Distribution

    Distribution
    provided by Plants of Tibet
    Epipactis helleborine is occurring in Anhui, Gansu, Guizhou, Hebei, Hubei, Liaoning, Qinghai, Shaanxi, Shanxi, Sichuan, Xinjiang, Xizang, Yunnan of China, Afghanistan, Bhutan, Kazakhstan, Kyrgyzstan, Nepal, Pakistan, Russia, Tajikistan, Uzbekistan, N Africa, SW Asia, Europe, North America (naturalized).
    Distribution
    provided by eFloras
    Europe, N. Africa, Himalaya (Kashmir to Bhutan), S.E. Tibet, N. Asia.
    Distribution
    provided by eFloras
    Distribution: Northern hemisphere, Mediterranean region, S. W. Asia, Himalaya to Nepal, Sikkim, Bhutan up to 300 m. Widespread in the coniferous forests of Pakistan.
    Distribution
    provided by eFloras
    introduced; B.C., N.B., Nfld. and Labr. (Nfld.), Ont., Que.; Ark., Calif., Conn., Ill., Ind., Ky., Maine, Md., Mass., Mich., Minn., Mo., Mont., N.H., N.J., N.Mex., N.Y., N.C., Ohio, Oreg., Pa., R.I., Tenn., Vt., Va., Wash., W.Va., Wis.; Eurasia; North Africa.

Morphology

    Comments
    provided by eFloras
    A plant from Hazara, (Inayat no.23165, E) differs from typical Epipactis helleborine in having a few nearly orbicular leaves on a stout stem and a very dense inflorescence
    Comments
    provided by eFloras
    Epipactis helleborine is known to have been thoroughly naturalized in North America since 1879 (C. A. Luer 1975).

    Extensive and striking color variations in Epipactis helleborine have led to the description of numerous varieties and forms. Most of the varieties originated in Europe, but the following forms originated in North America. With the exception of forma luteola, which has been noted only from Vermont, the other forms occur randomly throughout the range of the species: forma alba (Webster) B. Boivin, white-flowered form; forma luteola P. M. Brown, yellow-flowered; forma monotropoides (Mousley) Scoggan, albino; forma variegata (Webster) B. Boivin, variegated, the leaves with white and cream markings; forma viridens A. Gray, green-flowered.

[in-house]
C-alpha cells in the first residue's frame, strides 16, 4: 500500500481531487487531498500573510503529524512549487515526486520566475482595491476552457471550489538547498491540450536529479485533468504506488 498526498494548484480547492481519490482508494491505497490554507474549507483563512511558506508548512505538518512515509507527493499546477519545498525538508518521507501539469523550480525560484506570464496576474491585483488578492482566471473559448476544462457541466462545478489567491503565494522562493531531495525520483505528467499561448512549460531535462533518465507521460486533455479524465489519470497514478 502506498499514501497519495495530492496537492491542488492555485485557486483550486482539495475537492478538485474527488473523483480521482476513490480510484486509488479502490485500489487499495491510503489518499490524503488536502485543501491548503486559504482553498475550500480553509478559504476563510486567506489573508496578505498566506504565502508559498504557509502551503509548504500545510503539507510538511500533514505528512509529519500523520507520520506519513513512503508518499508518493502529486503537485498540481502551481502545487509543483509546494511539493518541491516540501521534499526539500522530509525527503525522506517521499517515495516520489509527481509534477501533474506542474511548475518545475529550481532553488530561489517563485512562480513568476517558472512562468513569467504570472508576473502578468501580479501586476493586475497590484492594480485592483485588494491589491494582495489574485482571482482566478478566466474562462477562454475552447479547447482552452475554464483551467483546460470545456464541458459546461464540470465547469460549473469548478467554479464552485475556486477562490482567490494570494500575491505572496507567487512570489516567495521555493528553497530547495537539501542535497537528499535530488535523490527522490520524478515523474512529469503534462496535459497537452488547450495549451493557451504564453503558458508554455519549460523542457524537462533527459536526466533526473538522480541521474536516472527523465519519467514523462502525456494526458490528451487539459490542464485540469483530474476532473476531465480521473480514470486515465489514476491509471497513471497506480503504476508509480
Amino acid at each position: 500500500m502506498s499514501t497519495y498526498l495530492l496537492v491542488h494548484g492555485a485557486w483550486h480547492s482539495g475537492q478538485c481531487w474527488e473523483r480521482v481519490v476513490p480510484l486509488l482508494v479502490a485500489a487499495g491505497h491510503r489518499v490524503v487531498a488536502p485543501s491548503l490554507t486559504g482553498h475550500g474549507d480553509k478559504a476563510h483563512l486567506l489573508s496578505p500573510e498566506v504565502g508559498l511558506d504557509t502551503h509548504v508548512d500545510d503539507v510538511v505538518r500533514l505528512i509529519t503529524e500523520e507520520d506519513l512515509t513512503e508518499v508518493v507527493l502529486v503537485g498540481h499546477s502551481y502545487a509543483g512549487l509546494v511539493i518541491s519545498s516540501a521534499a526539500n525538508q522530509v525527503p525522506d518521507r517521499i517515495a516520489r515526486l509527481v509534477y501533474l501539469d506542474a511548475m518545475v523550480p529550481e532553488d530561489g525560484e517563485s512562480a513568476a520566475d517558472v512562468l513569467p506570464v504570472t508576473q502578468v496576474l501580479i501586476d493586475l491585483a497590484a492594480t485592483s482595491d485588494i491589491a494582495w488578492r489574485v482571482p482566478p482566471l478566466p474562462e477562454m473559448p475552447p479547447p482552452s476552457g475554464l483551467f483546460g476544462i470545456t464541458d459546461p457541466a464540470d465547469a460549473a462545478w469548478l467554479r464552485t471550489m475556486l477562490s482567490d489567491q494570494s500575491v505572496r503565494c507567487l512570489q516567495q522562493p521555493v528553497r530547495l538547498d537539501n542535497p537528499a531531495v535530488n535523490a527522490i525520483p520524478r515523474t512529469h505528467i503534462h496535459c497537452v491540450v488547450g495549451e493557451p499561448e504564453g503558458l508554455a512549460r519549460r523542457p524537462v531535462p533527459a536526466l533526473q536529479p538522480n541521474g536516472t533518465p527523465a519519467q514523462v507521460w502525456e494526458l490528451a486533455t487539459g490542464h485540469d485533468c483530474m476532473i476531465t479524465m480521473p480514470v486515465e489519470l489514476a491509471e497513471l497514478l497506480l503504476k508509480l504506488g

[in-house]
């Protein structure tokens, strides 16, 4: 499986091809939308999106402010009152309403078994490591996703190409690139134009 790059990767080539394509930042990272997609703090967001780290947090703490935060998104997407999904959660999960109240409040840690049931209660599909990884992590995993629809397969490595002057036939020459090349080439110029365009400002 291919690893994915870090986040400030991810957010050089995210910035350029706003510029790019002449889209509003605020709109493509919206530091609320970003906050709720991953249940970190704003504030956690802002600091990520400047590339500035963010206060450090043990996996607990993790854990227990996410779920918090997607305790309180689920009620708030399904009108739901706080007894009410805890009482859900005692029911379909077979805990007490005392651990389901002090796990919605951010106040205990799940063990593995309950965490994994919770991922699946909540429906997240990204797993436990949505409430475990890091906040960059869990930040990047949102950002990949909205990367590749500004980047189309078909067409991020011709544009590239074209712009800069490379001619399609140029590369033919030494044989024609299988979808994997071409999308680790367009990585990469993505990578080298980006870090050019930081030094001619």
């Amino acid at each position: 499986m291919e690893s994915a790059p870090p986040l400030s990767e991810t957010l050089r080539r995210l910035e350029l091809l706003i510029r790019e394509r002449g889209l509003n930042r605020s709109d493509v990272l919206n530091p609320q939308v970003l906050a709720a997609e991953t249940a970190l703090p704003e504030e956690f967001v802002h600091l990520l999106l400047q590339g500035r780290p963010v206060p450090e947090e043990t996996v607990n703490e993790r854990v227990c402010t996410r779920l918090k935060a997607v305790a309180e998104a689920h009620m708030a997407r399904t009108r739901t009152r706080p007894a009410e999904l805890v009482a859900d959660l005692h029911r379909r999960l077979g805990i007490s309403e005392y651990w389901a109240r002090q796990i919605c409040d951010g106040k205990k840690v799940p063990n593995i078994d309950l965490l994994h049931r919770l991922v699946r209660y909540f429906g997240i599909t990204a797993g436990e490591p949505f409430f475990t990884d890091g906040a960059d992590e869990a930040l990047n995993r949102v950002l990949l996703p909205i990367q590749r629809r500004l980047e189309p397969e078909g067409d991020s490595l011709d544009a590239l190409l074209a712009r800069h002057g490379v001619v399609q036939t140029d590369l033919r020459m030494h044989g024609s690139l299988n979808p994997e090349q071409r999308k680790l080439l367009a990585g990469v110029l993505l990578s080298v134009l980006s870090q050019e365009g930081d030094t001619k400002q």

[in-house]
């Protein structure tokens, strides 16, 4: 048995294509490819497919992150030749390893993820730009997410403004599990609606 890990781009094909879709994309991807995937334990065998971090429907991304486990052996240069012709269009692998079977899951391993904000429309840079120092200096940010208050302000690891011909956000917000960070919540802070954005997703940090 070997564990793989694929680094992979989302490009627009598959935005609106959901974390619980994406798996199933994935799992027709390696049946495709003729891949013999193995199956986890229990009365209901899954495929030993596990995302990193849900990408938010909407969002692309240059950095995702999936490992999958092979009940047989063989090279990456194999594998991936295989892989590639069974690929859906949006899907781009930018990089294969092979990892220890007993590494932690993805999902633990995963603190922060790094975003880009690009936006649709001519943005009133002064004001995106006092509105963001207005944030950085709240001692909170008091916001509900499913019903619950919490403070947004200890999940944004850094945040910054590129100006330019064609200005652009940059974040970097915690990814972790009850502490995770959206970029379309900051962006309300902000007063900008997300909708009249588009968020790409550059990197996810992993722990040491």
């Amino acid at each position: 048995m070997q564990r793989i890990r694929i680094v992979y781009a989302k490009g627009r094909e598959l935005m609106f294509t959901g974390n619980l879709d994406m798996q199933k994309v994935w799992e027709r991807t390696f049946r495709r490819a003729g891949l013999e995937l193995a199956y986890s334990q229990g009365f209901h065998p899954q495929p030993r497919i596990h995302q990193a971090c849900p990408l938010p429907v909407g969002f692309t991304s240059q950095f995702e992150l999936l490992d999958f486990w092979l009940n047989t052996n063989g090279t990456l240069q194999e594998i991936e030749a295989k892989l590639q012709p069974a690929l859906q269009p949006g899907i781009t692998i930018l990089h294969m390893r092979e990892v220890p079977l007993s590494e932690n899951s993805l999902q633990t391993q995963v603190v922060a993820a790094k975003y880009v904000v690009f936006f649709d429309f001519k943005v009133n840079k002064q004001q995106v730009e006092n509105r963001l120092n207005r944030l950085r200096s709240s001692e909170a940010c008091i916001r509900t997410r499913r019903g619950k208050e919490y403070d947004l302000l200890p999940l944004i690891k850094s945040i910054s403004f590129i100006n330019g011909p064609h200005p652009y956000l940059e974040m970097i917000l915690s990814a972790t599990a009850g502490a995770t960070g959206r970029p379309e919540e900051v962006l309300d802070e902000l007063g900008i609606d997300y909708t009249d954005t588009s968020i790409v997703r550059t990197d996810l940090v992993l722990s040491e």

Description
    provided by eFloras
    Plants slender or robust, up to 70(-100) cm tall. Rhizome short. Stem leafy throughout. Leaves spreading, ovate to ovate-lanceolate. Inflorescence normally densely many-flowered, up to 25-(35) cm long. Bracts lanceolate, lower exceeding flowers, the upper decreasing in size. Flowers from dark olive-green to yellowish-green, tinged ± intensively with red-purple. Sepals campanulate, ovate-lanceolate, up to 12 mm long; petals slightly shorter, ovate, paler green or pinkish. Labellum with cup-shaped hypochile, outside green, inside dark shining olive-brown, with nectar, 4-6 mm long and broad; epichile cordate, up to 5 mm long, the margin slightly crenulate-undulate, with 2 ± rugose bosses at base. Column short, 4-5 mm (including the anther). Ovary pedicelled, glabrous or with some hairs; ripe seed-capsule spreading.
    Description
    provided by eFloras
    Plants 25–80(–100) cm, sparsely to densely pubescent. Leaves 3–10, orbiculate, elliptic to narrowly lanceolate, 4–18 × 1.5–8.5 cm. Inflorescences racemes, loose to moderately dense, commonly 1-sided; floral bracts spreading, linear to narrowly lanceolate, 10–40(–70) mm, often exceeding flowers. Flowers 15–50, small; sepals greenish, often suffused with purple; lateral sepals 10–13 × 5–6 mm, apex oblique; petals ovate, pale green, pink, purple, or yellowish, 9–11 × 4–6 mm; lip indistinctly veined, constricted at middle into 2 parts, proximal part purplish to brownish, deeply concave, not papillose, 9–12 × 8 mm, distal part recurved, pink, broadly triangular-ovate, ± flat to tip, 5 × 5 mm; calli 2, near base, brownish, not rugose; column 3–6 mm; ovary glabrous. Capsules obovoid, 9–14 mm, glabrate to densely pubescent. 2n = 36, 38, 40, 44.